To obtain the court order it sought, the state had to present "clear and convincing evidence" that Hickox posed a "public health threat" and that a 21-day quarantine was "the least restrictive measure" to deal with it. LaVerdiere concluded that "the State has not met its burden at this time to prove by clear and convincing evidence that limiting Respondent's movements to the degree requested is 'necessary to protect other individuals from the dangers of infection.'"

In Washington, the first state to experience an outbreak of COVID-19, a court order enforcing a quarantine lasting longer than 10 days likewise is supposed to be based on "clear, cogent, and convincing evidence" that "quarantine is necessary to prevent a serious and imminent risk to the health and safety of others." But judges are required to approve shorter quarantines if there is "a reasonable basis to find that isolation or quarantine is necessary to prevent a serious and imminent risk to the health and safety of others."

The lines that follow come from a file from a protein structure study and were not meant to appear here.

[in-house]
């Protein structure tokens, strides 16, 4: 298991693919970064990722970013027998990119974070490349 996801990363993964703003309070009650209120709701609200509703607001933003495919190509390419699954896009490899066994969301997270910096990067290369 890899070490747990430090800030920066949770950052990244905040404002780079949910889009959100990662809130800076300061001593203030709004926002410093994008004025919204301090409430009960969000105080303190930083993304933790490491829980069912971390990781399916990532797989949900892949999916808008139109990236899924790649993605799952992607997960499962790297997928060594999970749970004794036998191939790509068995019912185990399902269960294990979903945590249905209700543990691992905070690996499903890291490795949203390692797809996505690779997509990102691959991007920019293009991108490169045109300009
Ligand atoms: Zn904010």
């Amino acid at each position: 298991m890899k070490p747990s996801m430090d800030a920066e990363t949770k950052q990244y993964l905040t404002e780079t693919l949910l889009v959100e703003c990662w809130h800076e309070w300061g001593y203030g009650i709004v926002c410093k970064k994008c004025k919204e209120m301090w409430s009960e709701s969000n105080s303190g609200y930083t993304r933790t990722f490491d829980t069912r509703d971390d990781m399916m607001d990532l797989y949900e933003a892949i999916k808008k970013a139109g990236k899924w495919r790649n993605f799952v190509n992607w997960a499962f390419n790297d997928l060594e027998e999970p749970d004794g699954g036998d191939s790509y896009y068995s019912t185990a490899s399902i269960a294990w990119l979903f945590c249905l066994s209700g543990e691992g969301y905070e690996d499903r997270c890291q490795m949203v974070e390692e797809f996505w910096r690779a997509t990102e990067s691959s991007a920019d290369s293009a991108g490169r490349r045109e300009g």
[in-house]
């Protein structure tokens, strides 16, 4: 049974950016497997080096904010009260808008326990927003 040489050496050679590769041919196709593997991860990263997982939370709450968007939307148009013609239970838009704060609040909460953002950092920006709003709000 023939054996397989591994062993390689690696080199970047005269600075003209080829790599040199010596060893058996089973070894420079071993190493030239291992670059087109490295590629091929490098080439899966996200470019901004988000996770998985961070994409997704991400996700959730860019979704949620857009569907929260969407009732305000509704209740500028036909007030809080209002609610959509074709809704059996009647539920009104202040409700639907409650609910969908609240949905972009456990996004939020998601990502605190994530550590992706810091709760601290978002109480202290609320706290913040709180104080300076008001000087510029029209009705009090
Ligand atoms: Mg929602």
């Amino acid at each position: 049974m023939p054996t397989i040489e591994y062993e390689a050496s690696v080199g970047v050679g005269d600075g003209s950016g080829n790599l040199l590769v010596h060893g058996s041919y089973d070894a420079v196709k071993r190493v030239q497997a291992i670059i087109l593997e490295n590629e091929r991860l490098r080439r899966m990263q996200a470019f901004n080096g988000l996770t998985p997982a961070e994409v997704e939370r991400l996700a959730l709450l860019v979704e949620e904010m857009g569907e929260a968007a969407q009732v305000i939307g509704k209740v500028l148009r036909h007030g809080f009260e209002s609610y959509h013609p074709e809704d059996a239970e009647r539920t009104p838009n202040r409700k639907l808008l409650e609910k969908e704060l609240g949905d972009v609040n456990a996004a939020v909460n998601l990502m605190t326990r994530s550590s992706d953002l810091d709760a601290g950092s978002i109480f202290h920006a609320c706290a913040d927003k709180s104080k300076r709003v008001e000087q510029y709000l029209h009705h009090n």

In New York City, the health commissioner is authorized to order the detention of "a case, contact or carrier, or suspected case, contact or carrier of a contagious disease" when he believes there is "clear and convincing evidence" that the individual "may pose an imminent and significant threat to the public health resulting in severe morbidity or high mortality." After three days, the subject of a quarantine order can challenge his detention in court. To justify the continued detention of "a person or group," the commissioner "shall prove the particularized circumstances
constituting the necessity for such detention by clear and convincing evidence."